American Board of Clinical Child & Adolescent Psychology Update

 By Adam B. Lewin, PhD, ABPP (President, ABCCAP)

Those of you reading deep into Progress Notes care deeply about our field – you and I know our work requires highly specialized training and unique competencies. Beyond our colleagues, how do we know who is a Pediatric Psychologist? The public – including our medical colleagues and hospital administrators – struggle to differentiate between behavioral health professionals (e.g., LMHCs, psychiatrists, social workers), let alone within-psychology specialization. Any licensed psychologist can claim the title “Child or Pediatric Psychologist.” Board certification is the mechanism for clearly distinguishing who, individually, has obtained specialty training and whose competencies have been reviewed by panel of peers. Importantly, board certification also allows us to claim ownership of our profession. This only works if we are all-in together: ownership of our field must come from us. 

What is board certification? Board certification is a peer review of our training and our specialty-specific competencies. The review-standard is competency – not exceptionality (the bar is not expert-recognition but rather proficiency 3-5 years past training). Examiners are our peers: hospital and community psychologists, educators, researchers, administrators, advocates – volunteers who are dedicating many hours of their time to protect our specialty.     

Clinical Neuropsychology is a good example of specialists claiming and enforcing “ownership” of their field. Three days into my first faculty job, we received a letter from a community neuropsychologist in response to a research ad placed by a research assistant, which incorrectly (naïvely) claimed we were providing a “neuropsychological assessment.” He asked us if we could identify the boarded neuropsychologist on our team – we had none and quickly re-labeled the assessment. In Clinical Neuropsychology, board certification is the norm, not the exception. Clinical neuropsychologists police their specialty – near-universal boarding makes it transparent as to who is specialized. We need to do the same in clinical child/pediatric psychology.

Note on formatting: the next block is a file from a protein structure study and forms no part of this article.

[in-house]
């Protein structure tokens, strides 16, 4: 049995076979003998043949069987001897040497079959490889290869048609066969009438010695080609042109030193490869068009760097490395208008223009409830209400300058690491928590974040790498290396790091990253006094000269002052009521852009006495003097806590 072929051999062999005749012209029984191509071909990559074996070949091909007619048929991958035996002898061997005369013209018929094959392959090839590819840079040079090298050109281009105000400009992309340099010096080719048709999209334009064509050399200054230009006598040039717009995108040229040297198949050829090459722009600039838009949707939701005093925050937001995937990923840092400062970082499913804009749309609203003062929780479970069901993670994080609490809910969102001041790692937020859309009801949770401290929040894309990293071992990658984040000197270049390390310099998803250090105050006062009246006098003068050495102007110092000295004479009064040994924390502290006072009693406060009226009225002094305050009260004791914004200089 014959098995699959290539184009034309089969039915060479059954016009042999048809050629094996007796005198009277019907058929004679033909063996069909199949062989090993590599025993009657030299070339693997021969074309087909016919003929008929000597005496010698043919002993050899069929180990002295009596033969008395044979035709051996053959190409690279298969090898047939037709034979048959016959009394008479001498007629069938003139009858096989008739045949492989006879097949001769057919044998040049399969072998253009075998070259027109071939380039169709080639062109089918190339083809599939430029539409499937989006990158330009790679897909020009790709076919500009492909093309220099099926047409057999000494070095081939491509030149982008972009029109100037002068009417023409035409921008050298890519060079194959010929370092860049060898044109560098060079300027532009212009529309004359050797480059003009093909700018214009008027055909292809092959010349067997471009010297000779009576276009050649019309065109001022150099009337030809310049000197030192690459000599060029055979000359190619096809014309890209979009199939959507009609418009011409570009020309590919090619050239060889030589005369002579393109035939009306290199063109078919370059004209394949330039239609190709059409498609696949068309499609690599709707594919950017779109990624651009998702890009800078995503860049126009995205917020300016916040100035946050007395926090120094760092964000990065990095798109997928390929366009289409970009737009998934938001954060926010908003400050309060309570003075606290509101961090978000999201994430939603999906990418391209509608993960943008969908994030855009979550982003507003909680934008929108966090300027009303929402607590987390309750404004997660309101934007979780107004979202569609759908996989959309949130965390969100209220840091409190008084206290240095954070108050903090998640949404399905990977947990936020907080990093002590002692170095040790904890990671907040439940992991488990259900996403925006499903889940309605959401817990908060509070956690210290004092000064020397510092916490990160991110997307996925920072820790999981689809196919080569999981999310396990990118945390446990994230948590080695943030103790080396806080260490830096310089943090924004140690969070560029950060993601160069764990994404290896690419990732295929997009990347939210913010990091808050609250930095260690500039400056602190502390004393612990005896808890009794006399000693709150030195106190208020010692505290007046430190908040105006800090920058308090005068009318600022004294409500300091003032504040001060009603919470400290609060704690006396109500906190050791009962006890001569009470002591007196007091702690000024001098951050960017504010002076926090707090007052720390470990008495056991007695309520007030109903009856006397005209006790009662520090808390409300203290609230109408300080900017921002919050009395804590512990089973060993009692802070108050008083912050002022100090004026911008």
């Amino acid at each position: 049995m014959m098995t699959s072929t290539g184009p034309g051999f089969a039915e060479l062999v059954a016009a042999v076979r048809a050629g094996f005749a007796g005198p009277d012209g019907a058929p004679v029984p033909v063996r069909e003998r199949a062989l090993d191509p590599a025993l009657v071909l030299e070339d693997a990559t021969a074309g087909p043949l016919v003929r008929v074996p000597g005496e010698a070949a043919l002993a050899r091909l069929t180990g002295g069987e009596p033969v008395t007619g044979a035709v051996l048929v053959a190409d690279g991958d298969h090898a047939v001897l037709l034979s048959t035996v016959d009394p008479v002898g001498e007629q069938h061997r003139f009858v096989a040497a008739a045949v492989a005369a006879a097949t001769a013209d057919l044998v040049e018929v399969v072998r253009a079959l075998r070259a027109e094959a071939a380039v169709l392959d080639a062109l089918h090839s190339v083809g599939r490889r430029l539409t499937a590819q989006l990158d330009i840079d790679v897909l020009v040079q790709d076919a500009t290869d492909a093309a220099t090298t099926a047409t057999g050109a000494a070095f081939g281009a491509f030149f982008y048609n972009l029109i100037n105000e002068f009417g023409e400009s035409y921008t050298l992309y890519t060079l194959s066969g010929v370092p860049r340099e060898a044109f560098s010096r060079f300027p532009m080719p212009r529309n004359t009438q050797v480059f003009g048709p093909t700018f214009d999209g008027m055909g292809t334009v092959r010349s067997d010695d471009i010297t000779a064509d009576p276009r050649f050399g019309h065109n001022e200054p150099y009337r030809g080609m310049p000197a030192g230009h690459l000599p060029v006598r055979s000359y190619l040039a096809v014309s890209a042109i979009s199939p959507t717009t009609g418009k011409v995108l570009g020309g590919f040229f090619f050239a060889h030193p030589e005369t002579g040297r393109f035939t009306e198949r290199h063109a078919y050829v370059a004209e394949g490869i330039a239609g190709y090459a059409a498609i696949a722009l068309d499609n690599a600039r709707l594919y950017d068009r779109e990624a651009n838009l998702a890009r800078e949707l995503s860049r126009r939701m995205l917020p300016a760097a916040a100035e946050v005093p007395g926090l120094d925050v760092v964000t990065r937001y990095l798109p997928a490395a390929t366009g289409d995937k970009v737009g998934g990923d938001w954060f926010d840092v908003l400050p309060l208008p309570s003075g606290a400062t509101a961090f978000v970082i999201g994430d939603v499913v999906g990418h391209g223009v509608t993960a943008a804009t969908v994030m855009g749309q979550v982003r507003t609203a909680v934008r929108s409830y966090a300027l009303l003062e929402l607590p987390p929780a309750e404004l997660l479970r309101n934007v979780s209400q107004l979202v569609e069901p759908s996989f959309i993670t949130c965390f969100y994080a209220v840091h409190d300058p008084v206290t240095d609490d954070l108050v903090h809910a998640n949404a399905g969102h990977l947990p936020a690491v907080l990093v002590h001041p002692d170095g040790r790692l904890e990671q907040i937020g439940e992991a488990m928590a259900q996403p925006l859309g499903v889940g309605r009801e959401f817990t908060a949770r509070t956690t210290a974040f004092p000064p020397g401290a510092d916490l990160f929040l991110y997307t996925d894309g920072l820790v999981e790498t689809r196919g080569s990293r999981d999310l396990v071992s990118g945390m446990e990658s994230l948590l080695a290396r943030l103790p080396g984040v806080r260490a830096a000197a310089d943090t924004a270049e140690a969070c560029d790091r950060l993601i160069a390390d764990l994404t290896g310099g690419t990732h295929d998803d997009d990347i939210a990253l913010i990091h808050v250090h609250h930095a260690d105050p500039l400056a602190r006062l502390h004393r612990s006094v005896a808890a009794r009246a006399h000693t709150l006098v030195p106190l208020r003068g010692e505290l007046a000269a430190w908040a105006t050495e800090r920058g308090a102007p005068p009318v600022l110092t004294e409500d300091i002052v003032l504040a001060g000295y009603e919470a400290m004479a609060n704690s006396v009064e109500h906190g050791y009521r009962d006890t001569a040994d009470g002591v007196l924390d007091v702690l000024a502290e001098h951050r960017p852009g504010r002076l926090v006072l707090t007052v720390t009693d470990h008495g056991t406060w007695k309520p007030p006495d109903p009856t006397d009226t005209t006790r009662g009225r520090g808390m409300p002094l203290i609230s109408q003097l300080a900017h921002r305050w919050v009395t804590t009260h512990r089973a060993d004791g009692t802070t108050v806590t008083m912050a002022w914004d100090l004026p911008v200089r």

In the past decade, we have made significant efforts to define our specialty. We formed our own training council, developed Child/Pediatric Postdoctoral Competencies, and are currently revising our specialty training guidelines. The impact of these efforts is diminished if the public and our peers cannot distinguish who has fulfilled specialty training and all required competencies.    

I could think of many reasons why you may have deferred seeking board certification. Even if boarding isn’t highly relevant to your individual growth, we need to make this move collectively. Now is the time to claim our professional identity – collectively. Instead of focusing on why not to pursue board certification, I encourage you to think about why we all should. ABCCAP is the home to Pediatric and Clinical Child Psychology. Our executive board is well-balanced with Pediatric and Clinical Child specialists, and Pediatric Psychologists represent our largest growth. Throughout my presidential term year, we plan to offer programming aimed at helping you with the process, as well as shifting those who are still on the fence. Everyone reading this newsletter cares deeply about our specialty – let’s work together to recognize and enhance our unique profession.   

Please visit our site at for more information. 

Please join me in congratulating specialists boarded in 2022 (see below).    

Adam B. Lewin, PhD, ABPP                                                                                                                                                                                Professor and Division Chief, Pediatric Neuropsychiatry                                                                                                                                      Interim Maurice and Thelma Rothman Chair of Developmental Pediatrics                                                                                                        University of South Florida College of Medicine

Rebecca Aldea, Nancy Bandstra, David Coe, Brittany Barber Garcia, Bianca Brooks, Heather Ciesielski, Sarah Connolly, Melisa Finley, Katherine Gallagher, Jasmine Ghannadpour, Joseph Gumina, Lillian Hayes, Christina Hubbert, Sarah McCarthy, Sheila Modir, Emily Mudd, Geoffrey Putt, Lisa Roberts, Gail Robertson, Jocelyn Stokes, Audrey Thurm, Jessica Valenzuela, Amy West, Courtney Zimmerman